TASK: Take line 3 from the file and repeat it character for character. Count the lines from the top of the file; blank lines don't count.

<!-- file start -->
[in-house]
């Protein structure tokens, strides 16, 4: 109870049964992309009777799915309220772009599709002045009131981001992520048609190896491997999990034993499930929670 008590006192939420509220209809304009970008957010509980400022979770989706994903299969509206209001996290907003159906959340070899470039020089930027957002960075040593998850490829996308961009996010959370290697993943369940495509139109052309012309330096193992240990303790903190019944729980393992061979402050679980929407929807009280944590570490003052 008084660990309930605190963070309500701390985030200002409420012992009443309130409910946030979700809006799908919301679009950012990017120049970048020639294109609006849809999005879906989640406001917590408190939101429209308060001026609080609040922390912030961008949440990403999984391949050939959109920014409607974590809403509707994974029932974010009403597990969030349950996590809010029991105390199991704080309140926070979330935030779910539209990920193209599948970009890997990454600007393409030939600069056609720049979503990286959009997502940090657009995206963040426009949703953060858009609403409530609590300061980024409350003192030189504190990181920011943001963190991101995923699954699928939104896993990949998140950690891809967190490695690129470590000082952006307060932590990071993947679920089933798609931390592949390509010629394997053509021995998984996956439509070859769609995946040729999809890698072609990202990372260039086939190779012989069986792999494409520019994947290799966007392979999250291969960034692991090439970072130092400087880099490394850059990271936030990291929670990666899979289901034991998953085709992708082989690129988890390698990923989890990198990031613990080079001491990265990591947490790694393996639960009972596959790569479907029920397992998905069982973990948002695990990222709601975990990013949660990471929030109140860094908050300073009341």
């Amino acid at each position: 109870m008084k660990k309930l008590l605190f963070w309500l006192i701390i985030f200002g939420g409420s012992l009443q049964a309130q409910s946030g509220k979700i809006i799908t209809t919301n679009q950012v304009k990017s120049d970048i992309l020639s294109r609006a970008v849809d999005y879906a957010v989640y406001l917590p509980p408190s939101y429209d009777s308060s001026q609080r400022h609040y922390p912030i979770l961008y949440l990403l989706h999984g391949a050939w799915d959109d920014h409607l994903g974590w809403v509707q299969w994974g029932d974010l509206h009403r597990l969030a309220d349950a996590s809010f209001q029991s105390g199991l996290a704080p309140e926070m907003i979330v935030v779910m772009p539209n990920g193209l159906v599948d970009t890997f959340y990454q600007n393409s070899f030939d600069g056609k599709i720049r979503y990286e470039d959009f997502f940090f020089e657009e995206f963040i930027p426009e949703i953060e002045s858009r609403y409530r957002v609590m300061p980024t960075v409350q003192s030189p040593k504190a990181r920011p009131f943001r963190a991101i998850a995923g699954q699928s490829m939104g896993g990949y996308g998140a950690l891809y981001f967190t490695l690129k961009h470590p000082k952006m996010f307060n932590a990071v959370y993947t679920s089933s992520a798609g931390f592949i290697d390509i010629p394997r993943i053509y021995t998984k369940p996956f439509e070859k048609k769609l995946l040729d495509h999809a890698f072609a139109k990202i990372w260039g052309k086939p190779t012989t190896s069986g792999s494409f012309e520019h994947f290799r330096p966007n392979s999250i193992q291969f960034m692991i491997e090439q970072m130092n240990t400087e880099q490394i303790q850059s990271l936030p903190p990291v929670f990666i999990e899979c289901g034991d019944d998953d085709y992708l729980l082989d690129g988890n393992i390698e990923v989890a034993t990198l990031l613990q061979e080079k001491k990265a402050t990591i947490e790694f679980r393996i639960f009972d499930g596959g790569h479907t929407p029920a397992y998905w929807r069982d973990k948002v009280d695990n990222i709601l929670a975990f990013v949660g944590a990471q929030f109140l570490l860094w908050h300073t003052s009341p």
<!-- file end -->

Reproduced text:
């Amino acid at each position: 109870m008084k660990k309930l008590l605190f963070w309500l006192i701390i985030f200002g939420g409420s012992l009443q049964a309130q409910s946030g509220k979700i809006i799908t209809t919301n679009q950012v304009k990017s120049d970048i992309l020639s294109r609006a970008v849809d999005y879906a957010v989640y406001l917590p509980p408190s939101y429209d009777s308060s001026q609080r400022h609040y922390p912030i979770l961008y949440l990403l989706h999984g391949a050939w799915d959109d920014h409607l994903g974590w809403v509707q299969w994974g029932d974010l509206h009403r597990l969030a309220d349950a996590s809010f209001q029991s105390g199991l996290a704080p309140e926070m907003i979330v935030v779910m772009p539209n990920g193209l159906v599948d970009t890997f959340y990454q600007n393409s070899f030939d600069g056609k599709i720049r979503y990286e470039d959009f997502f940090f020089e657009e995206f963040i930027p426009e949703i953060e002045s858009r609403y409530r957002v609590m300061p980024t960075v409350q003192s030189p040593k504190a990181r920011p009131f943001r963190a991101i998850a995923g699954q699928s490829m939104g896993g990949y996308g998140a950690l891809y981001f967190t490695l690129k961009h470590p000082k952006m996010f307060n932590a990071v959370y993947t679920s089933s992520a798609g931390f592949i290697d390509i010629p394997r993943i053509y021995t998984k369940p996956f439509e070859k048609k769609l995946l040729d495509h999809a890698f072609a139109k990202i990372w260039g052309k086939p190779t012989t190896s069986g792999s494409f012309e520019h994947f290799r330096p966007n392979s999250i193992q291969f960034m692991i491997e090439q970072m130092n240990t400087e880099q490394i303790q850059s990271l936030p903190p990291v929670f990666i999990e899979c289901g034991d019944d998953d085709y992708l729980l082989d690129g988890n393992i390698e990923v989890a034993t990198l990031l613990q061979e080079k001491k990265a402050t990591i947490e790694f679980r393996i639960f009972d499930g596959g790569h479907t929407p029920a397992y998905w929807r069982d973990k948002v009280d695990n990222i709601l929670a975990f990013v949660g944590a990471q929030f109140l570490l860094w908050h300073t003052s009341p």